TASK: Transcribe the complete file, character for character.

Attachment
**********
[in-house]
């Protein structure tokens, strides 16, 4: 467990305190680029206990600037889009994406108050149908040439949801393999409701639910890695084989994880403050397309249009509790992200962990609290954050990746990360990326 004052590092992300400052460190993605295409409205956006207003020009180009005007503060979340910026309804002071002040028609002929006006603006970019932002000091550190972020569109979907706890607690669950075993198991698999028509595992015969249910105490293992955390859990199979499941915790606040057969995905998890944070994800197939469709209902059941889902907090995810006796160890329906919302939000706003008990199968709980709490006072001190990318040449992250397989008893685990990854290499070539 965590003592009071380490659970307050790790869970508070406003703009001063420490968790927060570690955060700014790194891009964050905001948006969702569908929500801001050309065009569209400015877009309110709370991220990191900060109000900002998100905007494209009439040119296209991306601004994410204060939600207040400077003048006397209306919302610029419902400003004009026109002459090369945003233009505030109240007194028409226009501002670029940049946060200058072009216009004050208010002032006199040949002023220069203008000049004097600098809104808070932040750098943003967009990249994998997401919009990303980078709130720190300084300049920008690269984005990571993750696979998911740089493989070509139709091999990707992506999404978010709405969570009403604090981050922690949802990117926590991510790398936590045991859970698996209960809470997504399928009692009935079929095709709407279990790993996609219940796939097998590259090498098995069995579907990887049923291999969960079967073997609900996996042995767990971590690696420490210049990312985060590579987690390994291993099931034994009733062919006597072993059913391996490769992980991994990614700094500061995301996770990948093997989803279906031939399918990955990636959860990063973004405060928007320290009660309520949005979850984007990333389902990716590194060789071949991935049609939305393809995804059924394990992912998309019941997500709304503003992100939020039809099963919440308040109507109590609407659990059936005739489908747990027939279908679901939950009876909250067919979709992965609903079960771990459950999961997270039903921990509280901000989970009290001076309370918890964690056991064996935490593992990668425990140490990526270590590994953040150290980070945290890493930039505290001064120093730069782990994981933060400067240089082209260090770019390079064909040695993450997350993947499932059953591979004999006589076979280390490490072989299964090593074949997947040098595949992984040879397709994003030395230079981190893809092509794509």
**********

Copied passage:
[in-house]
């Protein structure tokens, strides 16, 4: 467990305190680029206990600037889009994406108050149908040439949801393999409701639910890695084989994880403050397309249009509790992200962990609290954050990746990360990326 004052590092992300400052460190993605295409409205956006207003020009180009005007503060979340910026309804002071002040028609002929006006603006970019932002000091550190972020569109979907706890607690669950075993198991698999028509595992015969249910105490293992955390859990199979499941915790606040057969995905998890944070994800197939469709209902059941889902907090995810006796160890329906919302939000706003008990199968709980709490006072001190990318040449992250397989008893685990990854290499070539 965590003592009071380490659970307050790790869970508070406003703009001063420490968790927060570690955060700014790194891009964050905001948006969702569908929500801001050309065009569209400015877009309110709370991220990191900060109000900002998100905007494209009439040119296209991306601004994410204060939600207040400077003048006397209306919302610029419902400003004009026109002459090369945003233009505030109240007194028409226009501002670029940049946060200058072009216009004050208010002032006199040949002023220069203008000049004097600098809104808070932040750098943003967009990249994998997401919009990303980078709130720190300084300049920008690269984005990571993750696979998911740089493989070509139709091999990707992506999404978010709405969570009403604090981050922690949802990117926590991510790398936590045991859970698996209960809470997504399928009692009935079929095709709407279990790993996609219940796939097998590259090498098995069995579907990887049923291999969960079967073997609900996996042995767990971590690696420490210049990312985060590579987690390994291993099931034994009733062919006597072993059913391996490769992980991994990614700094500061995301996770990948093997989803279906031939399918990955990636959860990063973004405060928007320290009660309520949005979850984007990333389902990716590194060789071949991935049609939305393809995804059924394990992912998309019941997500709304503003992100939020039809099963919440308040109507109590609407659990059936005739489908747990027939279908679901939950009876909250067919979709992965609903079960771990459950999961997270039903921990509280901000989970009290001076309370918890964690056991064996935490593992990668425990140490990526270590590994953040150290980070945290890493930039505290001064120093730069782990994981933060400067240089082209260090770019390079064909040695993450997350993947499932059953591979004999006589076979280390490490072989299964090593074949997947040098595949992984040879397709994003030395230079981190893809092509794509």